To add the printer, just go to http://your-router-ip-address:631 Go to administration, add printer, select the AppSocket/HP JetDirect option. Remember the output from /usr/lib/cups/backend/usb? Use the URI there and paste it into the “Connection” field. Example, for my printer, the URI returned by the backend command is:
Okay! So if your printers DID show up and you didn’t have to do the paragraph above, select your printer and click next. There’s two ways you can install your printer. You can either install it as RAW, or you can install a PPD file for your printer. Without going into detail, I believe you’re better off installing using a ppd file. If my case with the Brother HL5240, I was able to get the ppd file from: http://www.openprinting.org/printer/Brother/Brother-HL-5240
Go through all the steps and you should have your printer sitting as idle under printers. At this point, you should be able to add your printer on a client and try printing a test page.
Note: Due to limited functionality of CUPs on the router, you can’t print a test page from within CUPs on the device.
Step 5: Configuring a Windows 7 Client for the CUPs Printer
1. Click Start, and type add a printer.
2. Click add a network, wireless, or Bluetooth printer.
3. Click “The printer that I want isn’t listed.”
4. Select the second option, and paste the full URL to the printer. In CUPs, select Printers > followed by the printer itself. The url in your address bar is what you should paste below. Then install the correct drivers for your device. On the last screen you could click “print a test page” followed by finish.
At this point, hopefully a test page has printed. Wohoo!!
I spent hours getting to this point. And it’s a fantastic feeling having your wireless router act as a print server. The thing to remember is, it’s not over yet….
Configure a USB drive for spooling storage
One issue that we face having a wireless router act as a print server, is that this wasn’t its original function, and therefore there are certain constraints that we must get around. 1 is that the router has an extremely small and limited internal memory. With CUPs, when a user sends a job to the printer, the whole file gets transferred across, and needs to be stored, or cached somewhere while the printer gets ready to start printing. Therefore, we need to set up a usb drive for spooling. You may get away with not having to do this step, but you also may have print job issues down the track if you’re printing a big file. Chances are you have a spare usb flash drive lying around not being used, so why not just do the extra step.
For this step, there are other guides online for configuring a flash drive for OpenWrt, not to mention the OpenWrt usb storage page. There’s quite a good guide on it here. For me though, I have a linux Mint laptop, so I just plugged in my spare usb drive, apt-get installed gparted, and then configured 90% of the flash drive with ext4, and the last 10% as SWAP. I also changed the permissions on the flash drive and used permissions you probably shouldn’t use by doing “sudo chmod 777 /mnt/flash drive” which basically gives all users read write and execute permissions. For me I don’t think there will be any issues with this.
Following the guides above, I did:
opkg install kmod-usb-storage kmod-fs-ext4 block-mount
At this point there is two ways you could mount your storage, either using the CLI/SSH or via the gui web page. Personally doing it with the web page, as I find it easier.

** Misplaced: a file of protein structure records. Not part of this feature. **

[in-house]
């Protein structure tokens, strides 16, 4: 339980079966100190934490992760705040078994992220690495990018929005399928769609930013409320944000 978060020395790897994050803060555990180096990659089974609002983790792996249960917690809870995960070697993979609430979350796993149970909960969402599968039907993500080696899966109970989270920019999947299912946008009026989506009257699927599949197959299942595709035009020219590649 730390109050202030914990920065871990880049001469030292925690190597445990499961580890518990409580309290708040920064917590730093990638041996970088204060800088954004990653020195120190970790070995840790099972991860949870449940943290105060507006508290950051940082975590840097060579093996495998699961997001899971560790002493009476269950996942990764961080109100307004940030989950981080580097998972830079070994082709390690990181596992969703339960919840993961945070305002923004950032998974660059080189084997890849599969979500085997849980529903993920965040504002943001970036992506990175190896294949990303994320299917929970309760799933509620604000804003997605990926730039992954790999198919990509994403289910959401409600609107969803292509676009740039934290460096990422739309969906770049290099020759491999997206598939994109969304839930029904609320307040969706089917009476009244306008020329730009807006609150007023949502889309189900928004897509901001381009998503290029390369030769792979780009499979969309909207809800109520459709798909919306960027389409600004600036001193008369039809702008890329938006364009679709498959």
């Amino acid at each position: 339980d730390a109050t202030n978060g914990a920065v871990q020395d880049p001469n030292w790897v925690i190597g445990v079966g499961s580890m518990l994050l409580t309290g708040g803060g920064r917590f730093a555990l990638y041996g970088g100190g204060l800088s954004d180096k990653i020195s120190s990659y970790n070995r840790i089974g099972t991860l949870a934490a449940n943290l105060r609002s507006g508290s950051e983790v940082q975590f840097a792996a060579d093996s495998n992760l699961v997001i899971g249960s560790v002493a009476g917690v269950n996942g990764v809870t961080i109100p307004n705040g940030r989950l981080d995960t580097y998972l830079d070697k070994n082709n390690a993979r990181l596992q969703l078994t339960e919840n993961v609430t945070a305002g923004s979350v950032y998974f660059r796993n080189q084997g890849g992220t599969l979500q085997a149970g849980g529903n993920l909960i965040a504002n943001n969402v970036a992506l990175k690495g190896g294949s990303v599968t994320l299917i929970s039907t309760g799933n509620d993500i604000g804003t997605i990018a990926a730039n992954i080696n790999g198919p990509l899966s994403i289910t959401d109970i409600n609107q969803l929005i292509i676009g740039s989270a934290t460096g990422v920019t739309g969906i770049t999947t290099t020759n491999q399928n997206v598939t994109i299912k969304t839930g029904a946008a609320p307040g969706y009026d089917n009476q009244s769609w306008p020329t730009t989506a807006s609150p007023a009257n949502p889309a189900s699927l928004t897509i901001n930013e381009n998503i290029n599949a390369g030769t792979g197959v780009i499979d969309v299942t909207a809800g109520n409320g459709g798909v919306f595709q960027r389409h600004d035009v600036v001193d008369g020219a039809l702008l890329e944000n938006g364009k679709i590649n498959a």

If you don’t have the tab “Mount Points” it’s probably because you don’t have all the right packages installed. It didn’t appear for me till I added “block-mount”.
Next reboot your router and make sure the usb device comes up mounted correctly on the above page. At this point it may be a good idea just to do a blank page print to your printer to ensure everything is still working fine. Okay next step!
Configure CUPs to use your USB device for print jobs
Time to re-edit your CUPs config. Either use VI or your text editor of choice and edit your cupsd.conf file:
I changed both to /usb/cups/ since as you can see in the above screen cap I mounted my usb drive as /usb
You probably should restart CUPs now.Do this by:
root@OpenWrt:~# /etc/init.d/cupsd restart
Also if at some point you’ve restarted your device and CUPs hasn’t started, do either of the following:
enter “/etc/init.d/cupsd enable” or alternatively in the gui go to System > Started, and make sure cupsd has enabled beside it.
Speaking of cleaning up
Could be a good point to get rid of those default printers you’re not using.
Firstly stop the cups service: /etc/init.d/cupsd stop
I just commented out the printers doing nano /etc/cups/printers.conf and putting a # beside them eg #<Printer LP> and #<DefaultPrinter USB> syslog will throw up a couple of errors on start up but that shouldn’t matter. Alternatively just delete everything for the two defaults.
Adding the printers on a Mac Client.
I had issues adding the printers through the default mac config, but then suddenly remembered that Macs actually run a local version of CUPs so I just added them by going into the web browser http://127.0.0.1:631 and adding the printers in there! Works great!
Hopefully you made it this far, and have a working version of CUPs on your wireless router! Congrats!
Got an issue that you’ve been stuck in for hours? Always try doing some debug, E.g. via the web interface, go Status > System Log, or Kernel Log. Both of which can be pretty helpful.
As a last resort, if you’ve really stuffed things up, a fresh install might be the way to go. Fixed things for me!
Got any questions? feel free to write below.
Quite a good guide if you’re wanting to use p910nd as your print server:
USB flash drive on OpenWRT 10.03 Backfire HOWTO:
Other CUPs on OpenWrt install guides around the web:
Another all in one guide which covers pretty much everything except a print server: